The Enterprise and Regulatory Reform Bill was presented to Parliament on 23rd May. The key employment law reforms under the Bill are listed below:
Mandatory Acas Pre Conciliation:
Prospective claimants will be required to contact Acas before they initiate certain types of employment tribunal proceedings. This is intended to help both parties come to a resolution before the dispute enters into the tribunal system.
Introduction of Legal Officers:
Low value or simple tribunal claims will enter into a “rapid resolution” system whereby if both parties give written authority, the claim will be heard by a legal officer without the need for a hearing.
EAT hearings to be heard by a single judge:
Employment Appeal Tribunals (EAT) will be heard by a sole judge unless ordered otherwise.
New Limits on Unfair Dismissal Compensatory Award:
Currently the maximum award for unfair dismissal is £72,300 although in practice awards for these claims are usually much lower. The new bill provides that the Secretary of State will be given the power to limit unfair dismissal compensatory awards to a set amount, such as one year’s earnings or a set number of weeks pay. However, any set amount would not be able to be lower than the national medium earnings (currently circa £26,000 per annum) or higher than three times the national medium earnings. It is currently unclear whether all businesses will have the same set amounts allocated or if for example, lower thresholds may be set for smaller enterprises.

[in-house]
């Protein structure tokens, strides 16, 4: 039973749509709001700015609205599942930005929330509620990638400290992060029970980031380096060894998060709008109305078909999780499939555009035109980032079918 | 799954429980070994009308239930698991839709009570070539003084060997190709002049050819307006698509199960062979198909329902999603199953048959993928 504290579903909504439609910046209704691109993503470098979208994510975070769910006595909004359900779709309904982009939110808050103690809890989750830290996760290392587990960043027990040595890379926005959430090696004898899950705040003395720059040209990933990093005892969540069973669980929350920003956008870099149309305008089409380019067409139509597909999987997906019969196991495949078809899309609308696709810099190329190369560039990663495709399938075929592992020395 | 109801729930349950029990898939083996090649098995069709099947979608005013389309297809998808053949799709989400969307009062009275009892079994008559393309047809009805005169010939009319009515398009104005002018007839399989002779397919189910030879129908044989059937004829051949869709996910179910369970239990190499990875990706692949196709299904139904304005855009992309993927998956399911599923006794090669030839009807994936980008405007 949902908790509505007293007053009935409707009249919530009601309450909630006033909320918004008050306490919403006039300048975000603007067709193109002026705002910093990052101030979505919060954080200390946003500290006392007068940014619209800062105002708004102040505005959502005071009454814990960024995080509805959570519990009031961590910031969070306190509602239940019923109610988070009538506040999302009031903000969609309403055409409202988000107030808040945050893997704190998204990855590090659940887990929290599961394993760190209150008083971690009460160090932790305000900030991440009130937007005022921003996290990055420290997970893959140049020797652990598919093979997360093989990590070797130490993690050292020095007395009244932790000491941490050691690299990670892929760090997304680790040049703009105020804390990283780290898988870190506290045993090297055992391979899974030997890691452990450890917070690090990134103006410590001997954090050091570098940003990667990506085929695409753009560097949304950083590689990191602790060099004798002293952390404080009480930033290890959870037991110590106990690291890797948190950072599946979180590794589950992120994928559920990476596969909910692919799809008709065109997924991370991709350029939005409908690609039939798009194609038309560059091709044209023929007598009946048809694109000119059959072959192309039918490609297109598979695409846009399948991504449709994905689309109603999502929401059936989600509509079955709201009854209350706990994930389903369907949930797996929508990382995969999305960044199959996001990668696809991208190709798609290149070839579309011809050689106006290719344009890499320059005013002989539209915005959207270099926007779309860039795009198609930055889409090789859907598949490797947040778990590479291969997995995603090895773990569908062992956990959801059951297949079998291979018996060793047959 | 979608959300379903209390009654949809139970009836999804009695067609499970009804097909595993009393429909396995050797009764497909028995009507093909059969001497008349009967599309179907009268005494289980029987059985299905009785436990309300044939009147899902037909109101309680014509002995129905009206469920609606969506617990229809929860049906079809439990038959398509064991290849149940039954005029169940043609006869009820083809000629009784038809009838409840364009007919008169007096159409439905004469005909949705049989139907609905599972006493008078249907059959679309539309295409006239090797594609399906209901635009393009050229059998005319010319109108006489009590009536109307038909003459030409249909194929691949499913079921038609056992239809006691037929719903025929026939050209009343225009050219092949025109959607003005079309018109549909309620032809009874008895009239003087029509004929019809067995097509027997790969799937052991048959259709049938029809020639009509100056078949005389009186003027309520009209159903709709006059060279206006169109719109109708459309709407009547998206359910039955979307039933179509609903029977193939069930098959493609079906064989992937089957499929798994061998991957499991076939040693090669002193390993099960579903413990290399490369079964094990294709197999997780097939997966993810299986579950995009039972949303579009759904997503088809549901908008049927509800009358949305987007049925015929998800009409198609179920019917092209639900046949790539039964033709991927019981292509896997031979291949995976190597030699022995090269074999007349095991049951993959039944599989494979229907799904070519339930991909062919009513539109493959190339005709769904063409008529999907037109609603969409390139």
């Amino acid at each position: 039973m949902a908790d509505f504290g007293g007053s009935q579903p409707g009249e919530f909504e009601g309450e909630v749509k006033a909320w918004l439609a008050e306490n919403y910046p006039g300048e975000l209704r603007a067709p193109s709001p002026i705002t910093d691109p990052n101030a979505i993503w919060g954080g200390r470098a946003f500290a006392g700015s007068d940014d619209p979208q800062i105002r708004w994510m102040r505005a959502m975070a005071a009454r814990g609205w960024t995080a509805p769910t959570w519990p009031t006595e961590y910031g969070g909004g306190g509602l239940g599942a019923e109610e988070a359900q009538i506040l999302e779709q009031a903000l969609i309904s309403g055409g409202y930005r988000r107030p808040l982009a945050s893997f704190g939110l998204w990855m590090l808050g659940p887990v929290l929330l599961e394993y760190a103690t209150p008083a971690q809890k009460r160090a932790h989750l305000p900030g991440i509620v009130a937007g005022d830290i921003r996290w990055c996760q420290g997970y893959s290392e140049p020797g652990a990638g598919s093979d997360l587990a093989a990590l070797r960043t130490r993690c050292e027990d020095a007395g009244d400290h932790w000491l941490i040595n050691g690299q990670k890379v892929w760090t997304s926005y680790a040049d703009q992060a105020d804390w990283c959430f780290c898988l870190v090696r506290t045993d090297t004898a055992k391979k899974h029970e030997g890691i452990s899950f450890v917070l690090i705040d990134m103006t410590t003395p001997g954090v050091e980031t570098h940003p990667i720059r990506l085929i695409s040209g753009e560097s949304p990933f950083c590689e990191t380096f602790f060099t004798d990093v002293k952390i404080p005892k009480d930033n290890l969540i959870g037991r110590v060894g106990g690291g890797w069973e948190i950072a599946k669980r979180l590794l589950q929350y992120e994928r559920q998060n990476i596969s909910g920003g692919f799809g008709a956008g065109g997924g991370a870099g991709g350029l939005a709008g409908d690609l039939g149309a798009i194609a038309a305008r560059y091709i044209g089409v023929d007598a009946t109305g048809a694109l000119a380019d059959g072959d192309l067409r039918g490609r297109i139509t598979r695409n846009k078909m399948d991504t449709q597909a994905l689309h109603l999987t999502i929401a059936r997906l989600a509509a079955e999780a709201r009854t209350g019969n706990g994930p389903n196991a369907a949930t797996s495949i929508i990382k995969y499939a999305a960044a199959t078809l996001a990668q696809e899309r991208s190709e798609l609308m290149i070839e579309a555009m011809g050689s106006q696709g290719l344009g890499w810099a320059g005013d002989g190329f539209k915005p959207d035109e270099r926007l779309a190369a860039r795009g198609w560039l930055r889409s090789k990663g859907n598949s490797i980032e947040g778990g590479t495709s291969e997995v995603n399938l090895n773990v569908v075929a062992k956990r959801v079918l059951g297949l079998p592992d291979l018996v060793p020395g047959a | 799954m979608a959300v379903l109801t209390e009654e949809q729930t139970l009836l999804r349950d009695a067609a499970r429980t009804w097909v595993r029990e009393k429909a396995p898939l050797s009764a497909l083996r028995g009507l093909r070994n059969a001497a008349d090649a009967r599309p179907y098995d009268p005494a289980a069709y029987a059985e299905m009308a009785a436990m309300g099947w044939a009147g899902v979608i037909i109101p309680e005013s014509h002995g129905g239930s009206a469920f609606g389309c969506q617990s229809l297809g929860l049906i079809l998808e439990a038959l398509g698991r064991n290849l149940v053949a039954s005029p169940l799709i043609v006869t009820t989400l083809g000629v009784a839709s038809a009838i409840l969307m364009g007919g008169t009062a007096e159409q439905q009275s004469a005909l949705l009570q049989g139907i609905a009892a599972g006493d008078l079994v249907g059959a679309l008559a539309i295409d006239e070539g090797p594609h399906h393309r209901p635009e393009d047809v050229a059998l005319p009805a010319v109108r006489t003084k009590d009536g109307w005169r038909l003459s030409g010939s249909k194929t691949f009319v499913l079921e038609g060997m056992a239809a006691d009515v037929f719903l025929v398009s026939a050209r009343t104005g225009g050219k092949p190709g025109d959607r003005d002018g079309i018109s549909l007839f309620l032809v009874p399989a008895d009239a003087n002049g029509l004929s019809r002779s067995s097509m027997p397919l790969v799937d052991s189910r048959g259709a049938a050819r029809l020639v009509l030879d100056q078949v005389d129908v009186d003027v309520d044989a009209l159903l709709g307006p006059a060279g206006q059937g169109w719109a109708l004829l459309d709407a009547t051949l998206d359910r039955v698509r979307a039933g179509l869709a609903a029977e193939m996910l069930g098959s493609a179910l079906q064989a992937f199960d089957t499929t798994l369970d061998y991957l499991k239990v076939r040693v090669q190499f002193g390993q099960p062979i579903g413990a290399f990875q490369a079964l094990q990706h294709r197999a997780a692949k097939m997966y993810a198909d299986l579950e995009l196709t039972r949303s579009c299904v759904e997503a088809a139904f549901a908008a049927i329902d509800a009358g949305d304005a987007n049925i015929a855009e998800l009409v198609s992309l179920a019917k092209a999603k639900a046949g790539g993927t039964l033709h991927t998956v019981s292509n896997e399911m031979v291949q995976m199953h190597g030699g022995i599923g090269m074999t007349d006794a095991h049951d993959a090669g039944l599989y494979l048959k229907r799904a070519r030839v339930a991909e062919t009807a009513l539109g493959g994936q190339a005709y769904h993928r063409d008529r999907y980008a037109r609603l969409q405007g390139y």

Financial Penalties for employers:
The tribunal will be able to impose penalties on employers who breech a claimant’s employment rights and whose behaviour is said to have had an “aggravating feature.” This “aggravating feature” is not currently defined but suggests intentional disregard or actions carried out with specific malice. Where a compensatory award is made to a claimant, the employer would have a penalty imposed of 50% of the award given with the ability to reduce the amount by 50% if paid within 21 days. The financial penalty would be subject to a minimum of £100 and a maximum of £5,000.
Compromise Agreements to be renamed:
The Government believes that by renaming “Compromise Agreements” to “Settlement Agreements” will “more accurately describe an agreement that is about delivering a satisfactory solution for all parties.”
Definition of “qualifying disclosure” in Whistleblowing legislation will be limited to disclosures “in the public interest.”
The majority of the employment law reforms will come as no surprise to employers although the proposals surrounding the cap around unfair dismissal have not been previously suggested. It reflects a clear attempt to try and lower the awards nearer the higher end of the current cap and will surely be welcomed by employers. The Bill in its entirety appears to be a commitment from the Government to cut the cost of doing business and eradicate red tape. The Bill will be subject to a second reading in Parliament on 11th June 2012, the Bill could be subject to amendments as it goes through the Parliamentary process.